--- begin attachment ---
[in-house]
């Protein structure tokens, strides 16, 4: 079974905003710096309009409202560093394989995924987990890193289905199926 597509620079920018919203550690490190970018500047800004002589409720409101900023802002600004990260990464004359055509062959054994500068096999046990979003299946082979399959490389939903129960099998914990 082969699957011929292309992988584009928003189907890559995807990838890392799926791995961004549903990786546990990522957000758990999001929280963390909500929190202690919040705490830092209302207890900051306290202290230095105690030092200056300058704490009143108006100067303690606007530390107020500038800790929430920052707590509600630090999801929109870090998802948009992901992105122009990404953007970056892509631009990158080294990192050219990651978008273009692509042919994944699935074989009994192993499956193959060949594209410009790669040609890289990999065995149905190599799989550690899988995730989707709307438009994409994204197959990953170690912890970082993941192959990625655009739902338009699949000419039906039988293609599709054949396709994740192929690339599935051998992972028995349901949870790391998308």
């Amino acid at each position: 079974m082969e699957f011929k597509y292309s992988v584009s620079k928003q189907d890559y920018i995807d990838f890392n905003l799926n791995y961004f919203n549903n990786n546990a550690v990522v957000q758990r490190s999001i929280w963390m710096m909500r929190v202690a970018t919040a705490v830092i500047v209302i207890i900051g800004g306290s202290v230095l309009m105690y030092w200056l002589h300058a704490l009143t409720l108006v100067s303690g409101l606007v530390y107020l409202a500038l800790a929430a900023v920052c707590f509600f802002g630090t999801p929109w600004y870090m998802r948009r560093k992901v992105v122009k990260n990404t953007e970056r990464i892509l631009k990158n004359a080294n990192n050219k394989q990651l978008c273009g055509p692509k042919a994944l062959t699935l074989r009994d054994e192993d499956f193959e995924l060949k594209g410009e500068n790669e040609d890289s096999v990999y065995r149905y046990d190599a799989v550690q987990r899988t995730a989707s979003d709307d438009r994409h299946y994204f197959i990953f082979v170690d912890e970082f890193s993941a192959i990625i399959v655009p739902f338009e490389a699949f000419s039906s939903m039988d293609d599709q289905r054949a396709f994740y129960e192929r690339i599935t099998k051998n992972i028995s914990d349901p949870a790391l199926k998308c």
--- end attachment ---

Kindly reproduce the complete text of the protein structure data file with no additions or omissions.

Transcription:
[in-house]
């Protein structure tokens, strides 16, 4: 079974905003710096309009409202560093394989995924987990890193289905199926 597509620079920018919203550690490190970018500047800004002589409720409101900023802002600004990260990464004359055509062959054994500068096999046990979003299946082979399959490389939903129960099998914990 082969699957011929292309992988584009928003189907890559995807990838890392799926791995961004549903990786546990990522957000758990999001929280963390909500929190202690919040705490830092209302207890900051306290202290230095105690030092200056300058704490009143108006100067303690606007530390107020500038800790929430920052707590509600630090999801929109870090998802948009992901992105122009990404953007970056892509631009990158080294990192050219990651978008273009692509042919994944699935074989009994192993499956193959060949594209410009790669040609890289990999065995149905190599799989550690899988995730989707709307438009994409994204197959990953170690912890970082993941192959990625655009739902338009699949000419039906039988293609599709054949396709994740192929690339599935051998992972028995349901949870790391998308």
């Amino acid at each position: 079974m082969e699957f011929k597509y292309s992988v584009s620079k928003q189907d890559y920018i995807d990838f890392n905003l799926n791995y961004f919203n549903n990786n546990a550690v990522v957000q758990r490190s999001i929280w963390m710096m909500r929190v202690a970018t919040a705490v830092i500047v209302i207890i900051g800004g306290s202290v230095l309009m105690y030092w200056l002589h300058a704490l009143t409720l108006v100067s303690g409101l606007v530390y107020l409202a500038l800790a929430a900023v920052c707590f509600f802002g630090t999801p929109w600004y870090m998802r948009r560093k992901v992105v122009k990260n990404t953007e970056r990464i892509l631009k990158n004359a080294n990192n050219k394989q990651l978008c273009g055509p692509k042919a994944l062959t699935l074989r009994d054994e192993d499956f193959e995924l060949k594209g410009e500068n790669e040609d890289s096999v990999y065995r149905y046990d190599a799989v550690q987990r899988t995730a989707s979003d709307d438009r994409h299946y994204f197959i990953f082979v170690d912890e970082f890193s993941a192959i990625i399959v655009p739902f338009e490389a699949f000419s039906s939903m039988d293609d599709q289905r054949a396709f994740y129960e192929r690339i599935t099998k051998n992972i028995s914990d349901p949870a790391l199926k998308c």